Roadside Shrines

Kansai, Japan

After eons of practice in sitting,
having long cut
their ties with the parent rock
the local stones lose
all protrusions, their mass
shifts outward, toward rumps
& bulbous crowns. No one
believes in reincarnation here.
Eternity means: bodhisattvas
aren’t born, they’re made.
What stone wouldn’t trade
the bliss of final extinction for
a red cloth bib,
three walls & a roof,
a begging bowl that holds
one whole peach?

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2 comments

  1. Lori Witzel · March 16, 2007

    Peachy.

    On a random, slightly unsettling yet related note: my dead friend Peter, my sometimes muse, had a very vivid dream a few days before he drove in his normal maniac style and wrecked (thank goodness he was the only one in the wreck; and thanks to nothing he managed to get himself killed.)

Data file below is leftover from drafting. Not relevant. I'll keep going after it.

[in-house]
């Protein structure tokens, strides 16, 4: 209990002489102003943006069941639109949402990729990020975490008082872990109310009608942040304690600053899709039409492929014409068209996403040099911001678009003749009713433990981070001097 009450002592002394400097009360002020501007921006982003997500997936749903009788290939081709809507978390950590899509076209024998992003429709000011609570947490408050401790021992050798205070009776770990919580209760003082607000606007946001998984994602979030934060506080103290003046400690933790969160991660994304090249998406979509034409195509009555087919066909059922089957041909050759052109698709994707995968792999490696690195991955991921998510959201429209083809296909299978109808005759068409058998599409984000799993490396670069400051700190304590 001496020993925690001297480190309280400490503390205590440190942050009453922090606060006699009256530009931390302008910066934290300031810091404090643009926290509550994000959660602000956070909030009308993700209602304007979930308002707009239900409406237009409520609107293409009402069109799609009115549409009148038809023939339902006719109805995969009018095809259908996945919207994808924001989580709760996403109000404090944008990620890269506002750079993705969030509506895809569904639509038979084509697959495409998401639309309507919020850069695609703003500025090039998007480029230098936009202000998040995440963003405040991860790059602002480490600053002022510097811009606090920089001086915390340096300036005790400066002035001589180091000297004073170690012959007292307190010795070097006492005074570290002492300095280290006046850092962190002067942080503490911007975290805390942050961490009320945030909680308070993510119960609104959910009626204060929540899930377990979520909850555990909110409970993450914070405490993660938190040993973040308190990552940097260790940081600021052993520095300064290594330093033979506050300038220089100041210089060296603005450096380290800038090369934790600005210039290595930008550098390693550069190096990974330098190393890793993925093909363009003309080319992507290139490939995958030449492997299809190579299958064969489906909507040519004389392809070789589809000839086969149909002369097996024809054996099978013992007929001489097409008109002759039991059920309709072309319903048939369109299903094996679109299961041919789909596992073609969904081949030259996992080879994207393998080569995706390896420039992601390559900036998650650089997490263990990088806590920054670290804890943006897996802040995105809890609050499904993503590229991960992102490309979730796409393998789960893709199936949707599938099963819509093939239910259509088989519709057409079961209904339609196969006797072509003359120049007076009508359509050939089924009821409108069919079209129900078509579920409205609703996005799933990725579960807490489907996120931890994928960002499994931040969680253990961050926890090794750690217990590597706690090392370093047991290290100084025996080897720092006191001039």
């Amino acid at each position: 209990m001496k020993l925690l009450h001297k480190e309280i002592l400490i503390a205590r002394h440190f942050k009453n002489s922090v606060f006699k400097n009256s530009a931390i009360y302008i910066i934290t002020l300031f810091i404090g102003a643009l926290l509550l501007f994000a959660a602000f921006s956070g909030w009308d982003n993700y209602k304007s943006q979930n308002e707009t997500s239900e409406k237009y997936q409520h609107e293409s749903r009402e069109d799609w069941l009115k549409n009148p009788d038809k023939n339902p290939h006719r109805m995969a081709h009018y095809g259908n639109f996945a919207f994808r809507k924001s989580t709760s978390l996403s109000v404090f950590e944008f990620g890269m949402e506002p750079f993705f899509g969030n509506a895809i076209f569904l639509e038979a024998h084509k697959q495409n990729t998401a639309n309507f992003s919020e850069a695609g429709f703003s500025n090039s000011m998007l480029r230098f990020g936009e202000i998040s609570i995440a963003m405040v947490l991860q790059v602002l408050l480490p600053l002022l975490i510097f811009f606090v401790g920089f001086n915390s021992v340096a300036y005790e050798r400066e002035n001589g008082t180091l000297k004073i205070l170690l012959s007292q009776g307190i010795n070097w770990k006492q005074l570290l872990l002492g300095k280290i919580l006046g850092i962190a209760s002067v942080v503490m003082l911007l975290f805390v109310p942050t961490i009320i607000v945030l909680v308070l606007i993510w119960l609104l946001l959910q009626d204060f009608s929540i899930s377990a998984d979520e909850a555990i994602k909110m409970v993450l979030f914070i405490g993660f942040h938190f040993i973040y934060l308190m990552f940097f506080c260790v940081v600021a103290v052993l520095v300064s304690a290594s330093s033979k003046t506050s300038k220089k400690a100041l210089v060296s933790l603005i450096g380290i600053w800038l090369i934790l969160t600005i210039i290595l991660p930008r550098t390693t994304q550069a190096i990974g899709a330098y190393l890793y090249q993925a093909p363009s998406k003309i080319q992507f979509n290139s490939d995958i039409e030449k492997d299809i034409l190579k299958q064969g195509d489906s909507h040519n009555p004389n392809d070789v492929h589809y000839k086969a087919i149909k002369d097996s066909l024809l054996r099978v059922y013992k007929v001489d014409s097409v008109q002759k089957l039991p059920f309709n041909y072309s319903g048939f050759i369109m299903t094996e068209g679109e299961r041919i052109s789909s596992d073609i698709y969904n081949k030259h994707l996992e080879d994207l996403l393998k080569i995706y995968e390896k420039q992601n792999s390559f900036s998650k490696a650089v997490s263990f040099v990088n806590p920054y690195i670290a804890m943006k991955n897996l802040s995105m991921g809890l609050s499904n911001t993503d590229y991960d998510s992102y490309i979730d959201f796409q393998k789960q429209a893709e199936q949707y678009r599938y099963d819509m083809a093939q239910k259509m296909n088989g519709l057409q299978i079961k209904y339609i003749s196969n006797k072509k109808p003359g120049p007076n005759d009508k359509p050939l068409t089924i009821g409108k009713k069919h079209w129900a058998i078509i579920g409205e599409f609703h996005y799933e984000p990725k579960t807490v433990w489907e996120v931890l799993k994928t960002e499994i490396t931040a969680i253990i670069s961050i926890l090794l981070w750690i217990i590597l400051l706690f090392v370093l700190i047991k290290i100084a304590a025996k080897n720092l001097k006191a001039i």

The dream?
    He was sitting at the edge of a woods with His Perfect Other/Lover, and all the rocks smelled like peaches. He asked me what I thought it meant, and the dream kept teasing at the edges of my mind the way a word that’s failed to be recalled teases.

    Two weeks after he died, I remembered: I’d gone to see an exhibit of Chinese art from various ages past a couple of months before. There was an exhibit card on one of the beautiful porcelain cups, a cup with exquisite brushwork peaches, and it read: The Peach is a Symbol of Eternal Life.

    Damn. I still wish I could’ve told him what the peach smell meant.

  2. Dave Bonta · March 17, 2007

    Wow, what a story. Yes, that’s right: peaches are a symbol of immortality in China and throughout the Chinese cultural sphere (Korea, Japan, Vietnam). That’s why one so often finds peaches on graves (and in roadside shrines for the hungry ghosts of travelers who died far from home).

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